Resources for 1950 Census


The 1950 U.S. Census was released on April 1st, 2022! You can search or browse on the U.S. National Archives page here. NARA has lots of top-notch resources on its website here. Other 1950 access methods: via FamilySearch.org and MyHeritage.com and Ancestry.com.

Let me recommend more resources for background:
Measuring America: The Decennial Censuses from 1790 to 2000, can be downloaded for free in pdf format from this link.
Urban & Rural Enumerator's Reference Manual for the 1950 US Census, can be read or browsed for free from this link. Another free way into the same manual is through HathiTrust on this link

Here are my blog posts about preparing for the 1950 US Census release and my experiences actually searching/browsing for ancestors in that mid-century Census:

  • Last-minute news about the Census release
  • What works? My tips for finding folks now that 1950 Census is available on NARA site.
  • How to "decode" those numerical codes about occupation and industry, shown at far right of 1950 US Census page where enumerator asked about work.
  • Prepping for the browse-only release of the Census is almost as easy as 1-2-3. Here are the three steps to follow to prepare for browsing before indexing. 
  • Window into post-war America: Brief overview of some questions asked in the 1950 Census. Everyone in the household was listed by name and relationship to head of household. Race, sex, marital status, age, where born, whether naturalized. 
  • Think like an enumerator: If you browse the official training manual, you'll understand what to expect from the Census records. For instance, when an enumerator might make the notation: "Information given by a neighbor." (written 1/2020)
  • What did ancestors say in the 1950 Census? Some questions weren't well designed for post-war America. An example: Only males 14 and older were to be asked about their military service. My aunt was a WAC in WWII. Did she answer? UPDATE: She was not asked! )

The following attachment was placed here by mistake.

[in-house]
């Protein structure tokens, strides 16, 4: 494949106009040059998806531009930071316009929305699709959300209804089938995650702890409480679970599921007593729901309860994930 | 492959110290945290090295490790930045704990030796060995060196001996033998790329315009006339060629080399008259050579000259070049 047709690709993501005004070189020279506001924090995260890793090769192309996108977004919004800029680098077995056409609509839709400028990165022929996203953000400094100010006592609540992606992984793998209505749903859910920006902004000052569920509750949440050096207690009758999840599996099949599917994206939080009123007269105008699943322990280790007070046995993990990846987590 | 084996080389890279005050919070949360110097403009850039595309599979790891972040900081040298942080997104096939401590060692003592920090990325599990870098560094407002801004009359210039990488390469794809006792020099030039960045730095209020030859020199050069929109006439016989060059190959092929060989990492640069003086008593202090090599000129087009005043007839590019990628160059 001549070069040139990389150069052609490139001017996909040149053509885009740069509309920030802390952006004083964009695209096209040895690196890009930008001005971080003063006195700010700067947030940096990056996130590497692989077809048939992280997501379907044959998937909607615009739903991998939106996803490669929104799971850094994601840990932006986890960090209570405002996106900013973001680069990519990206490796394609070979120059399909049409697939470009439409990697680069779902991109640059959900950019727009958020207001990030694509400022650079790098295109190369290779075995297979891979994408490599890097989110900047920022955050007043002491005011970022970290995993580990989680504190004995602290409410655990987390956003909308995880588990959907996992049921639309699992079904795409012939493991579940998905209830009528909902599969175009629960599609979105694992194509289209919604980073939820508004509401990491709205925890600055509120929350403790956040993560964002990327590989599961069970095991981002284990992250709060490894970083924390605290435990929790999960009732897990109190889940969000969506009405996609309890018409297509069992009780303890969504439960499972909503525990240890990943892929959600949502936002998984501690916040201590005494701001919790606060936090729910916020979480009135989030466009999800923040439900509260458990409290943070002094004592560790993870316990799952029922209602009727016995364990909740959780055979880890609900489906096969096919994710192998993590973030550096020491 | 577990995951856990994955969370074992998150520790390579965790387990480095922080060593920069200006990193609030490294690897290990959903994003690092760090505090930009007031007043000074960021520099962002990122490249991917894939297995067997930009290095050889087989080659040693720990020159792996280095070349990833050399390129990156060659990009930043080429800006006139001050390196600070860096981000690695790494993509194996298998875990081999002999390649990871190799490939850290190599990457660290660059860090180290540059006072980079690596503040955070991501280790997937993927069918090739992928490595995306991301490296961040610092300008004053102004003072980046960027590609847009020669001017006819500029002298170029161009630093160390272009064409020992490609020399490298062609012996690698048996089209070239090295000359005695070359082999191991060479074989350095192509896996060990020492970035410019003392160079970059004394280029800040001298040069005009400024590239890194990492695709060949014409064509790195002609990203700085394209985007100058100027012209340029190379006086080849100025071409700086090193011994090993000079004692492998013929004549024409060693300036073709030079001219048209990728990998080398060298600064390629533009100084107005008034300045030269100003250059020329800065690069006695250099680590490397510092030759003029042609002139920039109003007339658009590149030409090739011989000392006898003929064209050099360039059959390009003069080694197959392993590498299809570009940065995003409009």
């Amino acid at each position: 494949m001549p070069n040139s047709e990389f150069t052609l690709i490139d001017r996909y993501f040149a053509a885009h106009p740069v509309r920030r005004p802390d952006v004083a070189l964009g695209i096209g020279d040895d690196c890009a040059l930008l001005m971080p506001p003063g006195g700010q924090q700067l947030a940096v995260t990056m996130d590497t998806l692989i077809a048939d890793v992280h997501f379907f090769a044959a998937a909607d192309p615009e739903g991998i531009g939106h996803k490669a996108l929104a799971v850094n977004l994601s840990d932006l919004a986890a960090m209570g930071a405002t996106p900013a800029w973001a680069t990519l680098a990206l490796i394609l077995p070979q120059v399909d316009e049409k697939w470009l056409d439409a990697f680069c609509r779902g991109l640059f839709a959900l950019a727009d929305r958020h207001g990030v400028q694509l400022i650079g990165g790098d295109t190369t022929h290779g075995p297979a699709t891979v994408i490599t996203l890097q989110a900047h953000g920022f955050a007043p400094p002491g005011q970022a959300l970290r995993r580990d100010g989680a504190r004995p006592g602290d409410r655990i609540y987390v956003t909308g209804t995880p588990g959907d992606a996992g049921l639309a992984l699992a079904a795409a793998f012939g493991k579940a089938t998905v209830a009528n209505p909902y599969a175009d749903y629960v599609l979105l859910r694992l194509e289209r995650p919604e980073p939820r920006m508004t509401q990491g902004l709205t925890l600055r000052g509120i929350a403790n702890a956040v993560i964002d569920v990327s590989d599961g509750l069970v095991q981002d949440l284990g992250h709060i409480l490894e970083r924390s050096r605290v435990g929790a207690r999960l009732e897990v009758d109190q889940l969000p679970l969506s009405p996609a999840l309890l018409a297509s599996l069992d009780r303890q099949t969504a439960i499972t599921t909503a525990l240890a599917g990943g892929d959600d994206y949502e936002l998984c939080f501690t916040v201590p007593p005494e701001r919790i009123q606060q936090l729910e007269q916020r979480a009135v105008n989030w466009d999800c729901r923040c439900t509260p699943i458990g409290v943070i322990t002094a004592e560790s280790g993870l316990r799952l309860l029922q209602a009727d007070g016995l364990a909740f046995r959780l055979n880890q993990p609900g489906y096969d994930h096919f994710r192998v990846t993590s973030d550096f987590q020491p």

• Enumerators to add notations and detailed answers: If they think a respondent is not being truthful, they're supposed to note that. And they did: See my later post here.
  • Census Day wasn't fixed as April 1st until 1930 Census. Keeping Census dates in mind helps to narrow down possible timing of marriages and deaths when looking for documentation. 
  • Comparing ancestors' answers with national averages. According to 1950 Census statistics, the median income was $2,619 in 1949. 
  • New answer alternatives and new *assumptions* to be aware of in the 1950 Census--understand the fine print!
  • Where were you born? For people from Canada, answer depended on whether they spoke French when arriving in US. Also Census was concerned about naming birthplaces according to 1950 national borders.
  • Infant Card filled out for each baby born in Jan-Feb-March 1950 includes lots of valuable info, including mother's maiden name, father's occupation etc., birth order of baby, and much more. HOWEVER, NARA does not have these cards and therefore Infant Cards will NOT be released when the population schedule is publicly released, unfortunately.